Testing at the API Boundary

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Building services with strong versioned API’s provides a great place to test applications without the churn. Testing along API boundaries can more easily prevent regressions and validate functionality.

I have been thinking about building applications with the API first. I don’t have lots of experience here, but want to learn more since it seems to be the direction technology is trending with decoupled architectures and microservices.

API first promotes decoupling and modularity from the start. Beginning your early development by also testing thoroughly at the API is a great way to build quality in.

With our projects we tried to break up our dependencies across smaller libraries, tools and services. The service API’s are versionned using part of the url and/or backwards compatible data/responses. We have added tests for these APIs which have been useful while maintaining the services.

Why API Testing

I think there are a several reasons why testing along the API is particularly useful compared to unit and integration tests.

Less churn and easier to maintain due to versionning. Versionning along an API provides more stability compared to other code. Smaller classes and UI elements are more likely to change which would impact any associated tests. Tests against service endpoints are less affected by implementation details and should not need to change as often. Not needing to changes as often results in less churn and easier to maintain tests.

Backwards compatibility across versionned contracts will ensure that any tests targeting the API continue to be perform their intended purpose as long as the contract is maintained. When new APIs are made available completely new tests can be added without changing existing tests. When APIs are retired their test suites can be removed at the same time.

Tests provide additional documentation and use case examples. By reviewing the tests developers unfamiliar with the system can understand how it works and what operations are available. Edge cases that are important to preserve can be highlighted by the tests.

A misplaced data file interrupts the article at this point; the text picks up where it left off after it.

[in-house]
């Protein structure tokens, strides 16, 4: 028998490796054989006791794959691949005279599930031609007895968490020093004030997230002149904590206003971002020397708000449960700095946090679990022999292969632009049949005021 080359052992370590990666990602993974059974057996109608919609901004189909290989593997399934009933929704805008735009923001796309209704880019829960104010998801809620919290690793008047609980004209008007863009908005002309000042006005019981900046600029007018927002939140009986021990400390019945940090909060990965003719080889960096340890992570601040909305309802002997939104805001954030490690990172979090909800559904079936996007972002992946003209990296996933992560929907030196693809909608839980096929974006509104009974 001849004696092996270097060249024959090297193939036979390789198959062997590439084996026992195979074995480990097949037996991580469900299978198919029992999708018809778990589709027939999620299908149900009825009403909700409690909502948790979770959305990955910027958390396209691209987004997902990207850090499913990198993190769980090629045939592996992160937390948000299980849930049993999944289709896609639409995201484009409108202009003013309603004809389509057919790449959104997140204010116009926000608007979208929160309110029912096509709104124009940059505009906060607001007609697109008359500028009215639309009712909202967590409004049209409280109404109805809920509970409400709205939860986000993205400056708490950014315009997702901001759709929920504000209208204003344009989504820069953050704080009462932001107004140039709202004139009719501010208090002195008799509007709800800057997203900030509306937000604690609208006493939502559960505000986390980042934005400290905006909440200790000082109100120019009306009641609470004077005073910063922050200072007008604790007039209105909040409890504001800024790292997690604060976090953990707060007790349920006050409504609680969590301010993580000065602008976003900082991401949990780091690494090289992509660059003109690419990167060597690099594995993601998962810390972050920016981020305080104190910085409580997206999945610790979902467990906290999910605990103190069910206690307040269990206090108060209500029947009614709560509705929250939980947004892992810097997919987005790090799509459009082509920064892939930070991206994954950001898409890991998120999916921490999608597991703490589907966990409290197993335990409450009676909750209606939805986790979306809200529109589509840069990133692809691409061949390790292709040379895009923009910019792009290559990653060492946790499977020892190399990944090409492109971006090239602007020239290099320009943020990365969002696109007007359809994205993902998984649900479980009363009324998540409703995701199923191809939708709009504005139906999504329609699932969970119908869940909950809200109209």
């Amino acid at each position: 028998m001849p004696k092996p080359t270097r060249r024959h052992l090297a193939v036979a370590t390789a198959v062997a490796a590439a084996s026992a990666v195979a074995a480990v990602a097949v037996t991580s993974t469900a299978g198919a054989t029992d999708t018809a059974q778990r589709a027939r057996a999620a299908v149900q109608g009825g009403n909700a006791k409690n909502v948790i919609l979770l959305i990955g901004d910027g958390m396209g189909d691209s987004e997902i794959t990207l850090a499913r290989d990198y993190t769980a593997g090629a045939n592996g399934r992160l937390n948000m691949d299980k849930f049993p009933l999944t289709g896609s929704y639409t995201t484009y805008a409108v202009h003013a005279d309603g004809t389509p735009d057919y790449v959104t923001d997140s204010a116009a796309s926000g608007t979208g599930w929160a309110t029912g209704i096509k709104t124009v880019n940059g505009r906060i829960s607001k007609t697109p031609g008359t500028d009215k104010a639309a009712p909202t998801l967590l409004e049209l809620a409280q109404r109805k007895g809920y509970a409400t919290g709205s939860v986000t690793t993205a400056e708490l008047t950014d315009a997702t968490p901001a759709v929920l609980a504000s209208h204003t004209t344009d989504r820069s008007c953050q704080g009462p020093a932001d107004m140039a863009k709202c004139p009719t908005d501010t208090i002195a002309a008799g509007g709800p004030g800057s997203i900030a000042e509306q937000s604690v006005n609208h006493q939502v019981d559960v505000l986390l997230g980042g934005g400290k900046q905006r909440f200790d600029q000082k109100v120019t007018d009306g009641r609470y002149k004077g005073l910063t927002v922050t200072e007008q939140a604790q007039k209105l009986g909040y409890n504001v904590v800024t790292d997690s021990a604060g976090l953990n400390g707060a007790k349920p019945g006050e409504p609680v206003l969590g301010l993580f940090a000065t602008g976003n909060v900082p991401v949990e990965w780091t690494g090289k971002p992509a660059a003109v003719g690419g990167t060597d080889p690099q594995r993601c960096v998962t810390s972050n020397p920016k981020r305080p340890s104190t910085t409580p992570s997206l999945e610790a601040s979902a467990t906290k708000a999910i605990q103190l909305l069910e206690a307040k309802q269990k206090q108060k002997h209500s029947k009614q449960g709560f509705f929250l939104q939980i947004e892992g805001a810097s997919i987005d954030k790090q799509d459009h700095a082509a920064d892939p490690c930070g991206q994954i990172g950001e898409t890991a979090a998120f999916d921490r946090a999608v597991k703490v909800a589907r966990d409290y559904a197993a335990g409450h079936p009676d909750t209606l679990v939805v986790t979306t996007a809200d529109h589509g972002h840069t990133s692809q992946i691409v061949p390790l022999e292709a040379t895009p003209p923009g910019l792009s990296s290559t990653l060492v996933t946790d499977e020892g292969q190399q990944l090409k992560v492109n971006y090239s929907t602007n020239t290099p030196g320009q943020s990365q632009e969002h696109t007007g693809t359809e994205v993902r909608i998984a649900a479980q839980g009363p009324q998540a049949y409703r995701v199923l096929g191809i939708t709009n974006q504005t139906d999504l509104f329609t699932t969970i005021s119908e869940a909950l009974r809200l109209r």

This documentation can become executable specifications, such as cucumber. By writing detailed specifications for the service API the desired behaviour it can clarified and what is validated. Using scenarios to describe what being tested can allow less technical team members to review the tests and understand what is being covered. This is not something I have tried in depth, but would like to in the future.

Preventing regressions in public API. API tests can easily confirm if a release is not ready to ship and prevent issues for the entire lifespan of the service. Other test coverage is useful, but does not provide the same guarantees the service works as intended end to end.

Testing can call APIs the same way a normal client would, allowing the tests to exactly replicate use-cases. UI tests can only indirectly validate functionality and unit tests only cover isolated scope.

Start Here, Go Deeper

I think for small services testing only against the API may be enough. We have some services with very comprehensive API tests and few unit tests. The tests take longer to run compared to pure unit tests, but we are very confident about integrating with the service due to the higher level tests. Primarily testing along APIs is even better for this services because it has simple use cases and heavily integrates with other services.

Other services have benefit from a higher percentage of unit tests. Unit tests are better suited to covering everything beneath the service API. Each class may introduce permutations and new behaviour hidden from the API that would be much harder to test from the outside. Our services look like ice bergs with most of the code beneath the surface. Everything above the water needs to behave as expected and all the dangers below the water must be closely watched. I feel the majority of services would fall into this category and would benefit from a wider range of testing above and beyond the versionned API.

I think thoroughly testing along versionned API’s is necessary to protect the health of any service and a great starting point for testing. Reduced churn, improved documentation and preventing regressions are all great reasons to invest heavily in comprehensive API testing. How would your development look different with more API testing?

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